If you were planning to attend the meeting of the Banner Forest Stewardship Committee Meeting on Monday, scratch that item off your calendar.
The meeting has been canceled, said Lori Raymaker, park stewardship coordinator, because “we don’t have any updates.”
Work on trails was halted in May, to give the county time to assess whether some of the new trails built by mountain bikers should stay. The county also wanted to allow for a review of the Banner Forest master plan, drafted in 2002.
Since then stewardship meetings, held every other month, have been well attended by mountain bikers and others with an interest in the park.
South Kitsap Commissioner Charlotte Garrido is leading the formation a Banner Forest Watch Group to review the master plan. The 12 volunteer slots will be filled by people representing the range of interests of park users. These include environmental education, flora, forestry, hiking, biking, equestrian, neighbors, wildlife, wetlands, photography, land conservation and recreation. One member of the Kitsap County Parks and Recreation Advisory Board also will be part of the group.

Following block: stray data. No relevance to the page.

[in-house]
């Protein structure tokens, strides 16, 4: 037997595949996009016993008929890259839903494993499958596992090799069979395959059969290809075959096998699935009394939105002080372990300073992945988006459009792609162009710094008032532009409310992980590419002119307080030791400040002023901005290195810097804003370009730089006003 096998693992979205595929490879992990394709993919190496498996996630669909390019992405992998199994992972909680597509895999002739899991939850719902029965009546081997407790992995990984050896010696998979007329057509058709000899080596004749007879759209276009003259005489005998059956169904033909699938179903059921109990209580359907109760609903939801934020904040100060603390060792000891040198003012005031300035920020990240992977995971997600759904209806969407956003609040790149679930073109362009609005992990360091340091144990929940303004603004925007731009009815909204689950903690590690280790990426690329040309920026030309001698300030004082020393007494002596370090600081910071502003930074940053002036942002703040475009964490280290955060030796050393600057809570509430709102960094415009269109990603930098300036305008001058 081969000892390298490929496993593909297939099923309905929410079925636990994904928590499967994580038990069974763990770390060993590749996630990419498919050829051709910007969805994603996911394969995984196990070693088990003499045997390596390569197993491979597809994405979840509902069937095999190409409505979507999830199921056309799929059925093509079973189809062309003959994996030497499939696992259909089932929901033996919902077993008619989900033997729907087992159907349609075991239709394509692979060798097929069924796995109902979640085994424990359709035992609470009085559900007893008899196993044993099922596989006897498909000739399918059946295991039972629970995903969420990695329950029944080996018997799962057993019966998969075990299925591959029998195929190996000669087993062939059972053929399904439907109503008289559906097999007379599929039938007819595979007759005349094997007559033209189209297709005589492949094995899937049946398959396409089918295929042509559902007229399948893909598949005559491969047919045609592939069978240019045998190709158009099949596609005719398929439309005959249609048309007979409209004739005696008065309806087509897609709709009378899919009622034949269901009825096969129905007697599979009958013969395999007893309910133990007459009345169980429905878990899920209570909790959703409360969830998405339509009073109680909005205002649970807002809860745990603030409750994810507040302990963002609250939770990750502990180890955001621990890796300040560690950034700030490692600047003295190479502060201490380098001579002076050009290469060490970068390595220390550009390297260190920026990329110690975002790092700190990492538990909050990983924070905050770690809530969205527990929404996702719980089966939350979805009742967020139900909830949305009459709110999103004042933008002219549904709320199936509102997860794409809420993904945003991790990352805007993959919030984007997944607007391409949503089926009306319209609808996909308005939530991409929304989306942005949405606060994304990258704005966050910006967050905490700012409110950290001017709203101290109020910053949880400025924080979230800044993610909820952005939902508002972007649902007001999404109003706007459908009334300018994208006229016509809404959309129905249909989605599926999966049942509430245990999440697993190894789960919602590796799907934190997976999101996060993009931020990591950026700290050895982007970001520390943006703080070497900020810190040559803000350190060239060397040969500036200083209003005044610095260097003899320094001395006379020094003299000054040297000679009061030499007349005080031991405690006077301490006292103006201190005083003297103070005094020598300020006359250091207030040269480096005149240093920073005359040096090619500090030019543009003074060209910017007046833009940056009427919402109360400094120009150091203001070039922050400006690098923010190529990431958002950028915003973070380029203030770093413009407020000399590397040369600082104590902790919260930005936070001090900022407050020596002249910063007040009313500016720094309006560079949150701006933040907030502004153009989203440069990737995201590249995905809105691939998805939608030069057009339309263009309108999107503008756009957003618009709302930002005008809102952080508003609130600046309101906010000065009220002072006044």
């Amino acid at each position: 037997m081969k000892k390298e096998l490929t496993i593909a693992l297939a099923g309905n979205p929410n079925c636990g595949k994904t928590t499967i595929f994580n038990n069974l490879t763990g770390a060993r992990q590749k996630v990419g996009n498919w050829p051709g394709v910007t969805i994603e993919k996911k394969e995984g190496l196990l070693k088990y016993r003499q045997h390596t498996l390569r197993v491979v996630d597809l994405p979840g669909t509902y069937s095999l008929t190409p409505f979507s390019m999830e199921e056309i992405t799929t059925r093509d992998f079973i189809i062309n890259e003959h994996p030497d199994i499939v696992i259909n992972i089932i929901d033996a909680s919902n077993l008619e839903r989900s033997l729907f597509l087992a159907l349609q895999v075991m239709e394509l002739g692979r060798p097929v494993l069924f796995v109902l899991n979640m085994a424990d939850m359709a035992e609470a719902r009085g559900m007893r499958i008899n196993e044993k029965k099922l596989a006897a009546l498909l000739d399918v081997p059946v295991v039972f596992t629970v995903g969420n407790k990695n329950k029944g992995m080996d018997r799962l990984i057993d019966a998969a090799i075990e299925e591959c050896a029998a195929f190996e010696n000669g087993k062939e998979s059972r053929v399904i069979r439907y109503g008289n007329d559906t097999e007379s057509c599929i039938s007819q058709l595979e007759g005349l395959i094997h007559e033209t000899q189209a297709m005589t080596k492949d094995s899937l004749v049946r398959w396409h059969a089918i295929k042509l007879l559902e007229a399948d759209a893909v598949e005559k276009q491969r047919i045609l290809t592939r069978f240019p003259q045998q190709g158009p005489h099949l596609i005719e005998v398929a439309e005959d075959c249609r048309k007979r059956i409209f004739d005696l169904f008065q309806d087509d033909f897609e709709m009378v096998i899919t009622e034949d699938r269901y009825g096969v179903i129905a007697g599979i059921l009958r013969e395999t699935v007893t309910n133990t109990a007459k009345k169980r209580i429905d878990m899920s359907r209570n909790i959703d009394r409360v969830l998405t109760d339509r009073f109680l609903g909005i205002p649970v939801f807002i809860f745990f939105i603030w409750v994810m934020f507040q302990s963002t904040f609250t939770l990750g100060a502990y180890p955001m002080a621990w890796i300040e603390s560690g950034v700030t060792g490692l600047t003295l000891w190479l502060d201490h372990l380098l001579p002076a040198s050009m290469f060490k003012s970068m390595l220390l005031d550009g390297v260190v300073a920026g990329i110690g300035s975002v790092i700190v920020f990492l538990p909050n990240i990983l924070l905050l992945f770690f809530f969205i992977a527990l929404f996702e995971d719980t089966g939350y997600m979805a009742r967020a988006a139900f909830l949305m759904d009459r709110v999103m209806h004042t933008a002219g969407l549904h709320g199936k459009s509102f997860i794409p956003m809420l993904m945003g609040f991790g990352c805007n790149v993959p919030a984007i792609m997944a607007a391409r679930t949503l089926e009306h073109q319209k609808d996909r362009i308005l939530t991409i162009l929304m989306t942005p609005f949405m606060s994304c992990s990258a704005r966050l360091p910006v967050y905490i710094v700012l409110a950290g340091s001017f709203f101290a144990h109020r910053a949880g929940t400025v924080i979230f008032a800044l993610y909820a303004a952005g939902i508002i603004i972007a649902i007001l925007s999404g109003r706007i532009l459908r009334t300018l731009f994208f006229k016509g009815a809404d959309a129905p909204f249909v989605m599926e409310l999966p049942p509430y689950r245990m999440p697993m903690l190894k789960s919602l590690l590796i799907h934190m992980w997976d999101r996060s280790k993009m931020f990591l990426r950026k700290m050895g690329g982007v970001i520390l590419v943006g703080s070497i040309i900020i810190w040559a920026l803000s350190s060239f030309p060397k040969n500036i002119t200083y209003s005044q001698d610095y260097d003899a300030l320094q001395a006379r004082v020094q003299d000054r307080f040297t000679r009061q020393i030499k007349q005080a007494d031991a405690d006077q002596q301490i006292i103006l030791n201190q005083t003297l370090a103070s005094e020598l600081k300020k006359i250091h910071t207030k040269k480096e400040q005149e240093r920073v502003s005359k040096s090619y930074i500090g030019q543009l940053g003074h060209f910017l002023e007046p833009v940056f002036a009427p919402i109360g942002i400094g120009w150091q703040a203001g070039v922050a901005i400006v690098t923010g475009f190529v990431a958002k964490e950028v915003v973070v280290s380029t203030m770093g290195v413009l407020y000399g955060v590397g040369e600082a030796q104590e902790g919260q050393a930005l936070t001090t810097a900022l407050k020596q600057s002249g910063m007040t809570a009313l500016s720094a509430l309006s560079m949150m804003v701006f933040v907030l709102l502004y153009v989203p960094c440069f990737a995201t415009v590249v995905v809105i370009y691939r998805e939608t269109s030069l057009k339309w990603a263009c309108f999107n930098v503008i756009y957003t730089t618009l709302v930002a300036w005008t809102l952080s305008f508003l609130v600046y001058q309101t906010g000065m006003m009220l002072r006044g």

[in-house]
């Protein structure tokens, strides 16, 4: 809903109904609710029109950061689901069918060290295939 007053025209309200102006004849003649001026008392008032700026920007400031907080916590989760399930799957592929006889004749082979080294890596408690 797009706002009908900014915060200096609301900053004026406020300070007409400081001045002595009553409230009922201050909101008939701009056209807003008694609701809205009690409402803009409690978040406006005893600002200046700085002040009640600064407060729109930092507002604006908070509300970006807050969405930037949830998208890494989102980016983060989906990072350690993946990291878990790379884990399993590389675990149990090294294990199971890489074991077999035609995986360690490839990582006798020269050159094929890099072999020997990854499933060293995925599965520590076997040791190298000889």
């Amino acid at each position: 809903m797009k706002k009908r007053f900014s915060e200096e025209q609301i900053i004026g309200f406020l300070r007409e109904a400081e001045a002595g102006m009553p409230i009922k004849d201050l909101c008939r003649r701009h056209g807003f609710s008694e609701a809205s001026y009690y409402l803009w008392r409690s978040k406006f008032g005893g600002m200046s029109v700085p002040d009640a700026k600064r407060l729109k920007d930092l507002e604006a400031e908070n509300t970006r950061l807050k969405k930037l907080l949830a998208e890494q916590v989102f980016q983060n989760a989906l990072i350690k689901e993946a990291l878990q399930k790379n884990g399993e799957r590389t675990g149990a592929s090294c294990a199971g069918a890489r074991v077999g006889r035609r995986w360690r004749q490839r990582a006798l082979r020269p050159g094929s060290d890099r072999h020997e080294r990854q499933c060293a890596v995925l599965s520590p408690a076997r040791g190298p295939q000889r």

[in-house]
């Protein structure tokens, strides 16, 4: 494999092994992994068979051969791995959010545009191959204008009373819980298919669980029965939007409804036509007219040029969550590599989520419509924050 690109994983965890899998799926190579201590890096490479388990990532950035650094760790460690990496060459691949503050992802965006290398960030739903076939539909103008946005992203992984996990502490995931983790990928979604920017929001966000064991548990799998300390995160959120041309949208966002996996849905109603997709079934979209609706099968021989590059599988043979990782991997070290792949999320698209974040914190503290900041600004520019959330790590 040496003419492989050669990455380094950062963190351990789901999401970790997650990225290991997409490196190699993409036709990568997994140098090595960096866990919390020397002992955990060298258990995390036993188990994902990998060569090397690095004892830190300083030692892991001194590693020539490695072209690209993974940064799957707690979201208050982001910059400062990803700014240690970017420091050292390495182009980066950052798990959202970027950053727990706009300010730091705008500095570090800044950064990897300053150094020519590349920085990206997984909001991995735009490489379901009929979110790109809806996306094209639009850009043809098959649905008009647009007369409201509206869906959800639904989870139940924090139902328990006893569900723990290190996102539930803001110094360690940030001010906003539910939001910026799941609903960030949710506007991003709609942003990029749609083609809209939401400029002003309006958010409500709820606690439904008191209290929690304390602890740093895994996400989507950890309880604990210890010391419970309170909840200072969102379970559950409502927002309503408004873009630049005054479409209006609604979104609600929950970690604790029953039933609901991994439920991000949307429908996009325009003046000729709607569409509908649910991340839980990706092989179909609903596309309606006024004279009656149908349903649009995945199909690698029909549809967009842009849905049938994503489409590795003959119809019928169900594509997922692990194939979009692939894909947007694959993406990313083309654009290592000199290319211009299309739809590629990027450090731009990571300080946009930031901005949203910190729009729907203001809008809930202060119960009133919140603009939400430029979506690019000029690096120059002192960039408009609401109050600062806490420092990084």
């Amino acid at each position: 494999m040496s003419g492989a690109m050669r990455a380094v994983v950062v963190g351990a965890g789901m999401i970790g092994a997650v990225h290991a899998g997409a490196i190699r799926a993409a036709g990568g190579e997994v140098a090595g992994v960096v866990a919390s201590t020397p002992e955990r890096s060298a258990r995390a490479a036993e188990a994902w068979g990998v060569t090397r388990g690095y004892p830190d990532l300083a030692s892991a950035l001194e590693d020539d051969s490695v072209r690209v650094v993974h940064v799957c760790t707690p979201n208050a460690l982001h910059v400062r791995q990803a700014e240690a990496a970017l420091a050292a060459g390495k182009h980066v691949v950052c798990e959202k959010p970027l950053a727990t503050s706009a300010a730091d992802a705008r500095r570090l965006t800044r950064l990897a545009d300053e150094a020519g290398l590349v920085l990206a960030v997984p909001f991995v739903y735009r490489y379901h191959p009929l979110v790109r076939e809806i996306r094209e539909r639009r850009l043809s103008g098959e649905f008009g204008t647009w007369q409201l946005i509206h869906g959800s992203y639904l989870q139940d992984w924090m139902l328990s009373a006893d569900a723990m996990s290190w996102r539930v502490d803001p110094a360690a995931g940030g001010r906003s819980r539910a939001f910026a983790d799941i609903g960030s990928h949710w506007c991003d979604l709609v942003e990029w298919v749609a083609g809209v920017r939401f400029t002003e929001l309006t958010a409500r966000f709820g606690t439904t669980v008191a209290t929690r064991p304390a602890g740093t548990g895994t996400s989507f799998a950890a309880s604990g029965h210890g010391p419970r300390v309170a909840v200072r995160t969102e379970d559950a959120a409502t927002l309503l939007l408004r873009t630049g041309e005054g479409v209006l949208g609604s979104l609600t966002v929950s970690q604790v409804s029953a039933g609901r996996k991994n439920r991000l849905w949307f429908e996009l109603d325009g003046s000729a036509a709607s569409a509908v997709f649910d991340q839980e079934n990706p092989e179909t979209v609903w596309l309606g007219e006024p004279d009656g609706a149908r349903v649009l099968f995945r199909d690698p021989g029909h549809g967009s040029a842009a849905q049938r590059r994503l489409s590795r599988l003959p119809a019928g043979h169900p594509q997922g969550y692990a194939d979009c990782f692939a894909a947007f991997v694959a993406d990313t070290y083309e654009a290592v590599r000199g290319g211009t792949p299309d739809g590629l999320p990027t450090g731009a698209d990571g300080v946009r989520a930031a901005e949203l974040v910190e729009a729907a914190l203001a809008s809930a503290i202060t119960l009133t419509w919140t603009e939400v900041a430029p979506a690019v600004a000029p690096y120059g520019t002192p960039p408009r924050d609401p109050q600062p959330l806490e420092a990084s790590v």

Garrido on Friday said she’s been delayed in selecting from among the applicants, because the county’s board of commissioners has been conducting budget review meetings with each department for the past two weeks, commanding the board’s attention.
Garrido was a member of the group that drafted the original Banner Forest master plan, and uses the park frequently herself. She said it’s high time to revisit the master plan. It’s also important, she said, that the watch group represent the diverse interests of those who use the park.
The stewardship committee has been meeting and doing work on the park for the past nine years. Garrido appreciates the efforts of park stewards, many of whom are mountain bikers. But, she said, it’s important that work they do adheres to parks department standards for safety and fits with the overall vision for the park.
K.C. Butler, who enjoys trail running and mountain biking, is frustrated by the moratorium on work, including trail maintenance, at the park. Two work parties have been canceled in recent months.
Butler understands the master plan needs to be updated, and he knows some of the trails that have been built will not be permitted to stay. But he, and others, would like to be able to keep open the main trails that not only bikers but hikers and joggers use. Keeping “sight lines” open is important for everyone’s safety, he said.
“We’re not talking about creating anything new,” he said. “We just want to maintain what’s there.”
In Butler’s observation, the diverse users of the park get along well, most of the time. Others he’s talked to, besides mountain bikers, have expressed impatience with the moratorium.
“There’s kind of a huge community of trail users out there. They’re not all mountain bikers,” he said. “It’s kind of a close knit community out there.”